BYU athletic director Tom Holmoe began his Education Week Q & A session by saying there are 623 student athletes at the university.
“Not ‘about 600,” not ‘over 500.’ It’s 623 athletes,” Holmoe said. “Each of them has a name and they are here at BYU because they’re really, really special at what they do.”
Holmoe said that his focus is on these athletes.
“What’s best for our BYU athletes? That’s what I pursue,” Holmoe said. “We’re doing everything we can to put our kids in the best possible situations.”
When asked about the chances of BYU joining a P5 conference, he said, “I owe it to my teams to concentrate on right now. I owe it to our program to look to the future.”
One thing Holmoe said he is looking forward to this year is “Inside BYU Football,” the new BYU Broadcasting TV series airing this fall.
He said the show will “open up the door” and let fans see what happens behind the scenes and for every bad press story, there are a hundred beautiful experiences that fans don’t see.
“If you get to see my view, you’re going to appreciate it,” Holmoe said.
He also said he is “hot on BYU football” and there is a lot to look forward to this season.
“I like our team, I think they’re good,” Holmoe said. “We’re where we should be.”
Holmoe said that he thinks Taysom Hill is one of the best quarterbacks in the country and called Hill an anomaly in the weight room and “kind of a legend.”
The team’s kicking game should be good, it’s exciting to have head coach Bronco Mendenhall back coaching defense and Tejan Koroma is a great center, according to Holmoe.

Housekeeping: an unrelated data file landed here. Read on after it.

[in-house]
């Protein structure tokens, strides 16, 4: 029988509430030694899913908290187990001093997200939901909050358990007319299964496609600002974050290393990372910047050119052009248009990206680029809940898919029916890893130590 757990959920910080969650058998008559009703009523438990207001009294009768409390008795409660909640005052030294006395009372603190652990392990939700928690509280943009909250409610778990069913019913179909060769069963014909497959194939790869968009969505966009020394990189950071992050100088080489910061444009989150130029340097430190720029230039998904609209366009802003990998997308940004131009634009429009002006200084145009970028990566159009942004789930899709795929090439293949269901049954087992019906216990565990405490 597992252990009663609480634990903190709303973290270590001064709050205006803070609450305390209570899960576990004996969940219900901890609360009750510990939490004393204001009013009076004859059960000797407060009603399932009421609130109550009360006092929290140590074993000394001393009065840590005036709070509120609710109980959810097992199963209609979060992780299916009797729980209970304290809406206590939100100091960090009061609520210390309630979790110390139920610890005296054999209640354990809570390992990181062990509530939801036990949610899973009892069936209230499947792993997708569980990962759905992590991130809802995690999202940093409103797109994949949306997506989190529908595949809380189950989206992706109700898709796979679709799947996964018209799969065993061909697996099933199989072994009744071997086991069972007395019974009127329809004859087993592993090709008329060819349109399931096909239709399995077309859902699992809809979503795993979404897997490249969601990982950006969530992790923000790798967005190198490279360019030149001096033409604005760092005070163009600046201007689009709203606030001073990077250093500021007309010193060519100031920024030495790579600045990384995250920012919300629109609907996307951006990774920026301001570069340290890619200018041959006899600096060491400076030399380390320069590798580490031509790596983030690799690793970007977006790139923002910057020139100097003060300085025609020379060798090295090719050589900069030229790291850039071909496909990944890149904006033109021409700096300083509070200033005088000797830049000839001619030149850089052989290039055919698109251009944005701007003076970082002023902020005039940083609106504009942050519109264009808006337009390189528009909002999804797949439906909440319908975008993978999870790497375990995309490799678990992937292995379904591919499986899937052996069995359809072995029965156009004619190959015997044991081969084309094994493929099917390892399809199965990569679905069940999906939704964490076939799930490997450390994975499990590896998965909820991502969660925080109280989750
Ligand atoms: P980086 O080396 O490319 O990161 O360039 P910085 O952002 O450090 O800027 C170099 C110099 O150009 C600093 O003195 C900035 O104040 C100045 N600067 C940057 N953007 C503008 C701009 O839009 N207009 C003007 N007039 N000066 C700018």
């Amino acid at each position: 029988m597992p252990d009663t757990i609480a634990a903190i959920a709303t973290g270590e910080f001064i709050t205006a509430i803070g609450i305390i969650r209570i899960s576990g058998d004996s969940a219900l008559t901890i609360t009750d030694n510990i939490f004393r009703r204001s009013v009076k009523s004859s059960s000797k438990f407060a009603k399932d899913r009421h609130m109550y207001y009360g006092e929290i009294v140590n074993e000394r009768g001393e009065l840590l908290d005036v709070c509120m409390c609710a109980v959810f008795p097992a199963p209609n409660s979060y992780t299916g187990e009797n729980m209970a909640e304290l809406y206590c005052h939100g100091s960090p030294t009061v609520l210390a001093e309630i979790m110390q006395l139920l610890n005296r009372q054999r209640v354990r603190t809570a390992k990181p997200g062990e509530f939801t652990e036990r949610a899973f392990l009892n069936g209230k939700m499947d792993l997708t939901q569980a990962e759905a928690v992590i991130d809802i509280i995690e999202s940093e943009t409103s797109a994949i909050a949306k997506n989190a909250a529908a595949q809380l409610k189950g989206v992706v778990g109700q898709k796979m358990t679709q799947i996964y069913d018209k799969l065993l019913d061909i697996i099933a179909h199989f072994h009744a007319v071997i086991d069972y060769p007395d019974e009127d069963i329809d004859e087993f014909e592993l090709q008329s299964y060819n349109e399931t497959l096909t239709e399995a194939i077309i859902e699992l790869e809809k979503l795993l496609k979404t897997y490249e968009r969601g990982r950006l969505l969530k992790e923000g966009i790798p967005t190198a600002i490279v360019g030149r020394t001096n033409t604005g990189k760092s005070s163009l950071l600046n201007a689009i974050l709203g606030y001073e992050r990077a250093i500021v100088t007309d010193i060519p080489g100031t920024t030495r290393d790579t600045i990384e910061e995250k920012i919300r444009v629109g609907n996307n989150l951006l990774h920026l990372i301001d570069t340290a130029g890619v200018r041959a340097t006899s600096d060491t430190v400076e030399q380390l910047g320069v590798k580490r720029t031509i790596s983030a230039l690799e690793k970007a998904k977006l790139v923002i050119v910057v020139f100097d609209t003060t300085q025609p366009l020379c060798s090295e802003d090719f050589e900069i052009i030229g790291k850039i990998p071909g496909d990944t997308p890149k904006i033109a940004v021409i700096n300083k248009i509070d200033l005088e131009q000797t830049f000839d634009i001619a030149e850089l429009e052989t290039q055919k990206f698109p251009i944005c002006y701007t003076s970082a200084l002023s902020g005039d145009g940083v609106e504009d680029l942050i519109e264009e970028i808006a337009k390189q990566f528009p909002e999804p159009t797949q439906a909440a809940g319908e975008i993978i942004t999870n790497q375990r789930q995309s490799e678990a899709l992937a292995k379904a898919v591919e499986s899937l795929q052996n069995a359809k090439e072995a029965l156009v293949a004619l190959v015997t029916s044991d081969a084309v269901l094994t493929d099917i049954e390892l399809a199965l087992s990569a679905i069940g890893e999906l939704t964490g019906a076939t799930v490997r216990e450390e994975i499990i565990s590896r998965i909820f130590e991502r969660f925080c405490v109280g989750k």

As for more games with the University of Utah, Holmoe said that contracts aren’t signed, but BYU will play some games with its biggest rival.
In men’s basketball, new assistant coach Quincy Lewis is coaching defense as well. When Lewis was the head coach at Lone Peak High School in Alpine, Utah, his defensive team was extraordinary Holmoe said, so that is something to watch for with basketball.
Holmoe also fielded a few questions about the recruiting process.
While he said academics matter a great deal for potential BYU athletes, the first thing coaches look at is athletics. If potential student athletes can’t play, they can try to get into BYU on their own. Recruiting is for athletes, he said.
Coaches look at all competitions, club or high school. He said it doesn’t matter how long an athlete has played; the primary concern is whether an athlete is good enough to play for BYU.
The exposure that BYU sports gives to the LDS Church is significant, he said. There are a number of non-LDS fans whose only association with the church is BYU athletics. “That is a great opportunity and an incredible responsibility which we take seriously,” Holmoe said. “Sometimes we fall short a little bit, but I think it’s a good avenue.”